But further details remained unclear, including the number of assailants and why the mosque was targeted. 

Dozens of bodies, covered with blankets or bloodied sheets, lay in rows inside the mosque after the attack. Some of the injured were ferried away in cars and in the beds of pickup trucks.

In a televised speech, the Egyptian president Sissi offered condolences to the victims and vowed that Egypt’s armed forces would respond with “brute force.”

“We cannot be intimidated,” he said. “Our will cannot be broken.”

Militants attacked a mosque in the northern region of Egypt’s Sinai Peninsula Nov. 24, killing at least 235 people. (Bir al-Abed News)
Tarek Eldewiry, a 22-year-old resident of Bir al-Abd who was not present during the attack but spoke to injured friends and neighbors afterward, said the assault started with an explosion outside the mosque after the first Friday sermon.

“When the people ran outside, a number of gunmen started shooting randomly at everyone,” he said. Some survived by running back inside the mosque, he added. 

The mosque would have been packed. It was frequented by the town’s residents, and on Fridays, travelers on the road often stopped to pray there, Eldewiry said. 

“Horrible and cowardly terrorist attack on innocent and defenseless worshipers in Egypt,” wrote President Trump in a tweet. “The world cannot tolerate terrorism, we must defeat them militarily and discredit the extremist ideology that forms the basis of their existence!”

Egypt’s insurgency gathered momentum after a military coup in 2013 that ousted Mohamed Morsi, Egypt’s first democratically elected president and a leader of the Islamist Muslim Brotherhood.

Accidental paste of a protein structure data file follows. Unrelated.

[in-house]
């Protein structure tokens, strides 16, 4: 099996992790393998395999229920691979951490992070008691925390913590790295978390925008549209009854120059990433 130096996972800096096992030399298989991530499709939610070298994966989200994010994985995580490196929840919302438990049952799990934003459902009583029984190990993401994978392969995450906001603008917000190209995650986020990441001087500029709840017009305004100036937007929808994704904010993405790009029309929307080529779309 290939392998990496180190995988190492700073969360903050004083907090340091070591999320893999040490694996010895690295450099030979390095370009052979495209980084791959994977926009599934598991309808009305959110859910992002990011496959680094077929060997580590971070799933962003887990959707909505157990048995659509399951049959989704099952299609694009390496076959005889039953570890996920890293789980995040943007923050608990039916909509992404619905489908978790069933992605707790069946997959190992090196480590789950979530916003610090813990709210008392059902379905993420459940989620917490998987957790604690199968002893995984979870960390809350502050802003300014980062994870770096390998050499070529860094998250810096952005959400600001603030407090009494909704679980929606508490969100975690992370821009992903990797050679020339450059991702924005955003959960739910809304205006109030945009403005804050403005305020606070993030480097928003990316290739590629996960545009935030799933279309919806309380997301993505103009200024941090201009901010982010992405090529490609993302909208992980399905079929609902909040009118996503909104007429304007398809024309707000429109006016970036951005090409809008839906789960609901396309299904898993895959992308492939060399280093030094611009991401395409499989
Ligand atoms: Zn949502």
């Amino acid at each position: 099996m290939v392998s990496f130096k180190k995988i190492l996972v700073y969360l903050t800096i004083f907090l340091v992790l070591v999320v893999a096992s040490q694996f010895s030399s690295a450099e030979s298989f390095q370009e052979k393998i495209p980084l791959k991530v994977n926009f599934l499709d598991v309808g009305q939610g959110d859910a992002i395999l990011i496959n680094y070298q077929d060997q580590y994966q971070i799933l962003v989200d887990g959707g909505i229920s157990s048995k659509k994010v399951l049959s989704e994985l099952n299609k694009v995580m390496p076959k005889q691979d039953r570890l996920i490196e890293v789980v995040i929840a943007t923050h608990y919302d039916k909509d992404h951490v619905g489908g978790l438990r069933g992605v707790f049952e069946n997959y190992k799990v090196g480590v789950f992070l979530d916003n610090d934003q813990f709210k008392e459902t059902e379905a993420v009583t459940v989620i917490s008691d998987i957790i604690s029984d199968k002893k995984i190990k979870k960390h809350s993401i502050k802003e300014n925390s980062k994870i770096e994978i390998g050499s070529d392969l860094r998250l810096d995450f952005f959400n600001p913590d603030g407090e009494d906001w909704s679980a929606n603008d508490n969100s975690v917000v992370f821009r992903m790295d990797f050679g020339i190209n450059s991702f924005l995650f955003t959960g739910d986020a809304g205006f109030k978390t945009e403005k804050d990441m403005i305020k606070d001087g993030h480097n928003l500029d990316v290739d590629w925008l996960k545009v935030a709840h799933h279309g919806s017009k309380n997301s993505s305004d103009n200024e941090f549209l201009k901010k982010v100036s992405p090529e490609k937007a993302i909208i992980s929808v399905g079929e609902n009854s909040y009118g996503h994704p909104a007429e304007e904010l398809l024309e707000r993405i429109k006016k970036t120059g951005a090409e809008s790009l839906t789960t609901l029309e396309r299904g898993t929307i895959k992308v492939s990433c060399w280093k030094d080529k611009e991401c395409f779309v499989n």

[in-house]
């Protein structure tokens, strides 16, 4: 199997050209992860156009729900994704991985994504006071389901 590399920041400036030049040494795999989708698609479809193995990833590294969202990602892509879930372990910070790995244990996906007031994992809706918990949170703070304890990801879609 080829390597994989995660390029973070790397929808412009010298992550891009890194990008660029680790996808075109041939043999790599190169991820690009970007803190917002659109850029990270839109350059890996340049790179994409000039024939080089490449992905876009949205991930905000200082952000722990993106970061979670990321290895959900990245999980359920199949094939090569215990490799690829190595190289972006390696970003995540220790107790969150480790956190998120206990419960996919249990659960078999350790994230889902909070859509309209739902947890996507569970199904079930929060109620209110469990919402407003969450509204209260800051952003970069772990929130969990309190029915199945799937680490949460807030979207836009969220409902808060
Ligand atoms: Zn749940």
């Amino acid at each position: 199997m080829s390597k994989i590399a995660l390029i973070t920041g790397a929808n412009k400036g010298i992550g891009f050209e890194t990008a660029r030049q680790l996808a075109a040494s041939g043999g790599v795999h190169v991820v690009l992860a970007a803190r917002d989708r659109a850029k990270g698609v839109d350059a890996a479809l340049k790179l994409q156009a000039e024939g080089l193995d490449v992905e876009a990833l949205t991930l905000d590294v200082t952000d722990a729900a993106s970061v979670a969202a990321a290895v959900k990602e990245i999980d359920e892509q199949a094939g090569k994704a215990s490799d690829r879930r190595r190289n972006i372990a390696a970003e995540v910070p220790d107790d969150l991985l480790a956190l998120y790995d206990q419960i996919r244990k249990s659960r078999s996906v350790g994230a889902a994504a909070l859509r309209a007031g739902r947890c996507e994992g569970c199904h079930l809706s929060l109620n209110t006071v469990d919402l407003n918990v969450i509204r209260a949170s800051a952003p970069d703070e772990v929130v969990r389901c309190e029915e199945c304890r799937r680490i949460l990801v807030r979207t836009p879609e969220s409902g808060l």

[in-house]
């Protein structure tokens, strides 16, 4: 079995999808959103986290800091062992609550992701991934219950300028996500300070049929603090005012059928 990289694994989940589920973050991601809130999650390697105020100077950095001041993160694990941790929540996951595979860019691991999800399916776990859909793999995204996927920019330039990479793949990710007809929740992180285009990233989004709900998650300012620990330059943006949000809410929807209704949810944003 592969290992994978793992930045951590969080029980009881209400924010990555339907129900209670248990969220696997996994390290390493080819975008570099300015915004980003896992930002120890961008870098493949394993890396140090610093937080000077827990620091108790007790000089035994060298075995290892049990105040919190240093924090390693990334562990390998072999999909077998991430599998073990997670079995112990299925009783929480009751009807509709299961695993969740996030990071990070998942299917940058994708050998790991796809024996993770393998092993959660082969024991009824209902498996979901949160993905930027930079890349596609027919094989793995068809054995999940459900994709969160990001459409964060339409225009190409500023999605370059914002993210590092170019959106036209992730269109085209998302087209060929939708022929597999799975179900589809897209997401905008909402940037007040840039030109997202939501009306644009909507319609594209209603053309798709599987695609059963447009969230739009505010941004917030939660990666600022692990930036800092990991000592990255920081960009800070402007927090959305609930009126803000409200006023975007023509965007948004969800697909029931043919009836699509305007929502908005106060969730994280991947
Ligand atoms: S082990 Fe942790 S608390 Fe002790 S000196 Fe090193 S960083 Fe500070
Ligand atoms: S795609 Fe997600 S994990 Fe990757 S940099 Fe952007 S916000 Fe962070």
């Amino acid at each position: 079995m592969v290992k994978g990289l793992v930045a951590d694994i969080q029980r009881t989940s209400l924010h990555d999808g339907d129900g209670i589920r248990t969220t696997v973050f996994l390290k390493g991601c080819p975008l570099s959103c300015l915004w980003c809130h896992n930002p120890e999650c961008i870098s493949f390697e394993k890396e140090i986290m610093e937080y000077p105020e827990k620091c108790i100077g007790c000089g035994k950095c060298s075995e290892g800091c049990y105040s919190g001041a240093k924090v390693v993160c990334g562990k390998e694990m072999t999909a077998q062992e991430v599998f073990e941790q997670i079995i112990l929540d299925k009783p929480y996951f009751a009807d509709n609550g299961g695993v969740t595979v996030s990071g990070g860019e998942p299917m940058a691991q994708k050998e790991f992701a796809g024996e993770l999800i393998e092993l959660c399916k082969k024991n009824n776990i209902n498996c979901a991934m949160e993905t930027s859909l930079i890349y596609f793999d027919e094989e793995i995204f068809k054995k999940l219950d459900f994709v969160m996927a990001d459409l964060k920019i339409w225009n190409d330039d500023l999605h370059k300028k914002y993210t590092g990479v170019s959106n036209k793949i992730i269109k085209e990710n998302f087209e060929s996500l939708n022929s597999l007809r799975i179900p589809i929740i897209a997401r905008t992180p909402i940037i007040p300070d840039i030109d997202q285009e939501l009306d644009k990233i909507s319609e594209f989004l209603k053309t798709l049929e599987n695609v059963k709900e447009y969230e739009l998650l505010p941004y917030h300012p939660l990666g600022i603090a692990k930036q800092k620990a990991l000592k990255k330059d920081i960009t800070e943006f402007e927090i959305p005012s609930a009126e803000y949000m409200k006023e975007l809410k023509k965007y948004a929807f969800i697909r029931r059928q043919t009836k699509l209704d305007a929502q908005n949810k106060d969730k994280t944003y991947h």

The militants have repeatedly mounted large-scale, complex attacks on security personnel. Since July 2013, at least 1,000 members of the security forces have been killed in attacks in Sinai, according to data compiled by the Tahrir Institute for Middle East Policy.

Assaults on civilians — like Friday’s mosque siege — have been more rare. The Islamic State affiliate in Egypt, called Wilayat Sinai, had previously claimed responsibility for the downing of a Russian airliner over Sinai in October 2015 that killed all 224 people on board. The militants have also increasingly targeted Egypt’s Coptic Christian minority, as well as Sufi Muslims, considered heretics by the Islamic State.  

Sinai remains one of the lingering strongholds for the Islamic State as the group’s self-proclaimed caliphate in Syrian and Iraq has all but collapsed under air and ground attacks.  

Last year, militants in Egypt claiming affiliation with the Islamic State asserted responsibility for two beheadings near Arish. One of the dead was an elderly cleric, identified as Sulaiman Abu Haraz, who was believed to have ties to the area’s Sufi followers.